And it’s super important that you play it cool if this happens, so that you don’t create more anxiety around the situation, and increase the likelihood of it happening again.
You’ve claimed that sometimes women choose not to have orgasms during sex. Why on earth not?
Orgasms are complicated! Just ask any man who has developed performance anxiety.
It is a natural physiological process, but humans have so much mental and emotional meaning around sex, such as our need to please a partner, to feel loved, to feel competent, to feel worthy, to prove oneself, etc.
I think this is more about women choosing to hold back parts of themselves to protect themselves from becoming too attached to a man or situation that isn’t stable or a good emotional match.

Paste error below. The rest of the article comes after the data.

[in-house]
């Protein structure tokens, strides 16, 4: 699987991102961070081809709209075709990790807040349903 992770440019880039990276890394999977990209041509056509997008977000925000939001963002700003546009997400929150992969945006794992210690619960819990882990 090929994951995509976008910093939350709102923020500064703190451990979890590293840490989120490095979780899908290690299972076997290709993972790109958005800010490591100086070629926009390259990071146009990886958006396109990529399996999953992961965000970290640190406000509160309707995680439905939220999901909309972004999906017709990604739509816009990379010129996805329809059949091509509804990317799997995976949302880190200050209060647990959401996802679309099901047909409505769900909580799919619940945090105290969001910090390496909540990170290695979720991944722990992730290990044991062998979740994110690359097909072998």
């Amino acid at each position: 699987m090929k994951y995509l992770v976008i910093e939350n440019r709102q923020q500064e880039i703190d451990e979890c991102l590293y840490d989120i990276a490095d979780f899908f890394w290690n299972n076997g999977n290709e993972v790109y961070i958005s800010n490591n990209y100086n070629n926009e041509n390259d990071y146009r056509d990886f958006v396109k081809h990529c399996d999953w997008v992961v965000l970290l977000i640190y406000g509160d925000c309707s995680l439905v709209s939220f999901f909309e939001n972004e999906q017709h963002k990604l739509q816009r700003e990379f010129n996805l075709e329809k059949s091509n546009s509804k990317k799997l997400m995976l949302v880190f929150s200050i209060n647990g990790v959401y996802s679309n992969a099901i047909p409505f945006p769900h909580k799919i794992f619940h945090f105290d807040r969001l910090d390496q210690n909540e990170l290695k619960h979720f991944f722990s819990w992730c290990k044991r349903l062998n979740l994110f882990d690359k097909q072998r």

Sex, orgasm, and the release of oxytocin can bond a woman to a man, before she’s mentally determined if it’s a good idea.
Surrendering and releasing to orgasm can feel very vulnerable to some women, so they may choose carefully who they feel “safe enough” to come with.
To finish, could you give us an anti-blurb of your book Am I Normal? A Woman’s Guide to Female Sexuality?
This is not a comprehensive guide to female anatomy, or an examination of how an orgasm is achieved.
It’s not a long book that will bore you with too much detail. It’s not a printed book, as it only exists in ebook format, although you can download the worksheets on their own to fill in.
What it does do is provide an overview of female sexuality and the concerns young women might have about whether they are normal in their sexuality, thoughts, body image, and anatomy.
We learn lots of negative things about our sexuality, so this workbook helps women reclaim and define their sexuality under their own terms.